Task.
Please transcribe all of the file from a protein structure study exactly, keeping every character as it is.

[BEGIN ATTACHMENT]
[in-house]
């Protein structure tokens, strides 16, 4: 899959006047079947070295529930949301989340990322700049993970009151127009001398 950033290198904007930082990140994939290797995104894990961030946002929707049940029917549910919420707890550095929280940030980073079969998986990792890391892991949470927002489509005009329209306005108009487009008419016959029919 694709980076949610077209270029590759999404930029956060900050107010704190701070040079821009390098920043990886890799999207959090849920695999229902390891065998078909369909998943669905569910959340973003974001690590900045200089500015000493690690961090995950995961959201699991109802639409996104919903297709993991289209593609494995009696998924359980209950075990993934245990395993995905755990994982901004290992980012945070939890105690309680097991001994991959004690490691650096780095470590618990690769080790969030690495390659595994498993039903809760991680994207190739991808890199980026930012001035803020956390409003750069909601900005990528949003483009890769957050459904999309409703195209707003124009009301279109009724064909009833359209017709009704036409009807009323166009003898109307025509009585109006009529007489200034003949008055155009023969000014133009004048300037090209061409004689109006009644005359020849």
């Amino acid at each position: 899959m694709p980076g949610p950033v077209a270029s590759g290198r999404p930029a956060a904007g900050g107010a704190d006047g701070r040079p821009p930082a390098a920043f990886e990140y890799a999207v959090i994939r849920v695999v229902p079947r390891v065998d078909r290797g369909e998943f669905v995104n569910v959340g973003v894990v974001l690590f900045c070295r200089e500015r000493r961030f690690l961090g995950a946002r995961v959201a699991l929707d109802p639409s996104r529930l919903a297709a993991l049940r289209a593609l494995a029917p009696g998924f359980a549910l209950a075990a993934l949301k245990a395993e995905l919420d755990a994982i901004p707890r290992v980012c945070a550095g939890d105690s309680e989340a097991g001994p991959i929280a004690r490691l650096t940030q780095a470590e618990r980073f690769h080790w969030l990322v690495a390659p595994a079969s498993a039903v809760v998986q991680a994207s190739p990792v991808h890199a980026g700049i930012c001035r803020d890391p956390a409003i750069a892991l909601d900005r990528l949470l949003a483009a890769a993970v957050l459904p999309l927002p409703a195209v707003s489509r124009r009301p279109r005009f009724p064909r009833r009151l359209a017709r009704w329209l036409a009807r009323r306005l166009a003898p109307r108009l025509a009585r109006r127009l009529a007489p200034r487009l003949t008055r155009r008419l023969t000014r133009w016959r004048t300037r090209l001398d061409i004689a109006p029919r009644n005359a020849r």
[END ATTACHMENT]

[in-house]
């Protein structure tokens, strides 16, 4: 899959006047079947070295529930949301989340990322700049993970009151127009001398 950033290198904007930082990140994939290797995104894990961030946002929707049940029917549910919420707890550095929280940030980073079969998986990792890391892991949470927002489509005009329209306005108009487009008419016959029919 694709980076949610077209270029590759999404930029956060900050107010704190701070040079821009390098920043990886890799999207959090849920695999229902390891065998078909369909998943669905569910959340973003974001690590900045200089500015000493690690961090995950995961959201699991109802639409996104919903297709993991289209593609494995009696998924359980209950075990993934245990395993995905755990994982901004290992980012945070939890105690309680097991001994991959004690490691650096780095470590618990690769080790969030690495390659595994498993039903809760991680994207190739991808890199980026930012001035803020956390409003750069909601900005990528949003483009890769957050459904999309409703195209707003124009009301279109009724064909009833359209017709009704036409009807009323166009003898109307025509009585109006009529007489200034003949008055155009023969000014133009004048300037090209061409004689109006009644005359020849």
């Amino acid at each position: 899959m694709p980076g949610p950033v077209a270029s590759g290198r999404p930029a956060a904007g900050g107010a704190d006047g701070r040079p821009p930082a390098a920043f990886e990140y890799a999207v959090i994939r849920v695999v229902p079947r390891v065998d078909r290797g369909e998943f669905v995104n569910v959340g973003v894990v974001l690590f900045c070295r200089e500015r000493r961030f690690l961090g995950a946002r995961v959201a699991l929707d109802p639409s996104r529930l919903a297709a993991l049940r289209a593609l494995a029917p009696g998924f359980a549910l209950a075990a993934l949301k245990a395993e995905l919420d755990a994982i901004p707890r290992v980012c945070a550095g939890d105690s309680e989340a097991g001994p991959i929280a004690r490691l650096t940030q780095a470590e618990r980073f690769h080790w969030l990322v690495a390659p595994a079969s498993a039903v809760v998986q991680a994207s190739p990792v991808h890199a980026g700049i930012c001035r803020d890391p956390a409003i750069a892991l909601d900005r990528l949470l949003a483009a890769a993970v957050l459904p999309l927002p409703a195209v707003s489509r124009r009301p279109r005009f009724p064909r009833r009151l359209a017709r009704w329209l036409a009807r009323r306005l166009a003898p109307r108009l025509a009585r109006r127009l009529a007489p200034r487009l003949t008055r155009r008419l023969t000014r133009w016959r004048t300037r090209l001398d061409i004689a109006p029919r009644n005359a020849r």